In our previous inspection in 2018, we identified that the service should improve its talent process, and put in place an open and fair process to identify, develop and support high-potential staff and aspiring leaders. We found that the service had updated its promotions process. But it still didn’t have a talent management scheme to develop leaders and high-potential staff.

The service should consider putting in place more formal arrangements to identify and support members of staff to become senior leaders. There is a significant gap in its succession planning at present. The service hasn’t set out how it will identify and develop high-performing staff. Currently, the promotion process is its only process.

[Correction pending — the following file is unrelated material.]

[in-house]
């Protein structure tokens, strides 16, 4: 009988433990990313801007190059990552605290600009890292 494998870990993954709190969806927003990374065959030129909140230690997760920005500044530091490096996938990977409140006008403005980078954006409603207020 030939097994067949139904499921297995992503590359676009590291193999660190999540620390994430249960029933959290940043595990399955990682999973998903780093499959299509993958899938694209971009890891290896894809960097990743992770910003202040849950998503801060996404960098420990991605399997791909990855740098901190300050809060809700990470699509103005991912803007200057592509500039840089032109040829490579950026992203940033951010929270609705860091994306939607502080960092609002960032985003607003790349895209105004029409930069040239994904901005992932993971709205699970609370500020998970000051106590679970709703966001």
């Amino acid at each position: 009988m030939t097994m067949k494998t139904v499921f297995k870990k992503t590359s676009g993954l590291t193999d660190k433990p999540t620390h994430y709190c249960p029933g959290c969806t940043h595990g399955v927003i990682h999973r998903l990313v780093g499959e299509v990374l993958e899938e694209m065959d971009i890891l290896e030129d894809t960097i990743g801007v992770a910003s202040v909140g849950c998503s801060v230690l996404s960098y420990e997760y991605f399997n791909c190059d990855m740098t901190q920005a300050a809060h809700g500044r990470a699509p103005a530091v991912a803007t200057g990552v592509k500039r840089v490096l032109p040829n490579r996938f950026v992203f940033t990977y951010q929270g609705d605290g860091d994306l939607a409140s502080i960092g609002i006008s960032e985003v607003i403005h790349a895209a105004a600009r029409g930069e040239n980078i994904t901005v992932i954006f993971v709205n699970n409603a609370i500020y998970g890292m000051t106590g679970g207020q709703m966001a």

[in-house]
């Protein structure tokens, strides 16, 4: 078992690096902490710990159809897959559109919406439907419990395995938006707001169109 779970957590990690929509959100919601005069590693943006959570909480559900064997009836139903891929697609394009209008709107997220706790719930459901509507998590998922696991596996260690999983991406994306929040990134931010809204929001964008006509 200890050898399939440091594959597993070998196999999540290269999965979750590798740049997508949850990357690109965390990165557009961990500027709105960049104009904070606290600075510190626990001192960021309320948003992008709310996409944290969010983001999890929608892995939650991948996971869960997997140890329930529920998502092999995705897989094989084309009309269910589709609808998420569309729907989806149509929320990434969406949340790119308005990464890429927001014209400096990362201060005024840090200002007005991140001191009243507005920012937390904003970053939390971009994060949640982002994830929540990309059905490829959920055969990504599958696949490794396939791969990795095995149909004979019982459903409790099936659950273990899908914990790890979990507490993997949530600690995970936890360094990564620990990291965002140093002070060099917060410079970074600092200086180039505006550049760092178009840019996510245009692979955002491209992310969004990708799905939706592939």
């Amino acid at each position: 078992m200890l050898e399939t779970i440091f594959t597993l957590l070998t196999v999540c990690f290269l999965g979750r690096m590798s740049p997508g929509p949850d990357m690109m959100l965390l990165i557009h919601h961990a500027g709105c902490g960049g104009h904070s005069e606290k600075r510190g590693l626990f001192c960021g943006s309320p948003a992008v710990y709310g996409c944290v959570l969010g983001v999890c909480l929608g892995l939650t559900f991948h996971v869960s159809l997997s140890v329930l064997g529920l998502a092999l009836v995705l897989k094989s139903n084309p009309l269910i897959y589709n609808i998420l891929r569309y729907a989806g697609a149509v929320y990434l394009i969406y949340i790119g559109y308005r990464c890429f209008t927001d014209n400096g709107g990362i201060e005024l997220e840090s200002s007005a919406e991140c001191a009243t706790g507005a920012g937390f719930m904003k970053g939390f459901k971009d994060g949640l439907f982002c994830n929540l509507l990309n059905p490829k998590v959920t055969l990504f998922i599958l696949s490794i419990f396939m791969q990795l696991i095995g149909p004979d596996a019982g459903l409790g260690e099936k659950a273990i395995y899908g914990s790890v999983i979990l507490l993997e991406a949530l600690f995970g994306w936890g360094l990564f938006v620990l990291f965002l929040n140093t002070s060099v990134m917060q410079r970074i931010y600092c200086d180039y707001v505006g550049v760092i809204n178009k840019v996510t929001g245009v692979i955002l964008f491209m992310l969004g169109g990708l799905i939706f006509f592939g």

The service’s new promotions policy doesn’t apply to all staff. And non-operational staff told us that they have limited or no promotion opportunities. The service’s promotion policy focuses on operational staff. This has resulted in inconsistency and it undermines staff perception of fairness. It has also contributed to some non‑operational staff feeling less valued than their operational colleagues.

The policy covers acting up, and temporary and permanent operational staff vacancies. However, we found that temporary promotions aren’t well managed, and we found evidence of them being in place for longer than appropriate when compared to other fire and rescue services. According to data that the service submitted, the average length of temporary promotions as of 31 March 2020 was 483 days. The longest was 1,551 days. The service uses temporary promotions to fill gaps created by such matters as long-term sickness, secondments and temporary deployments into other areas. The service also needs them for succession planning, development of staff and in between promotion board processes.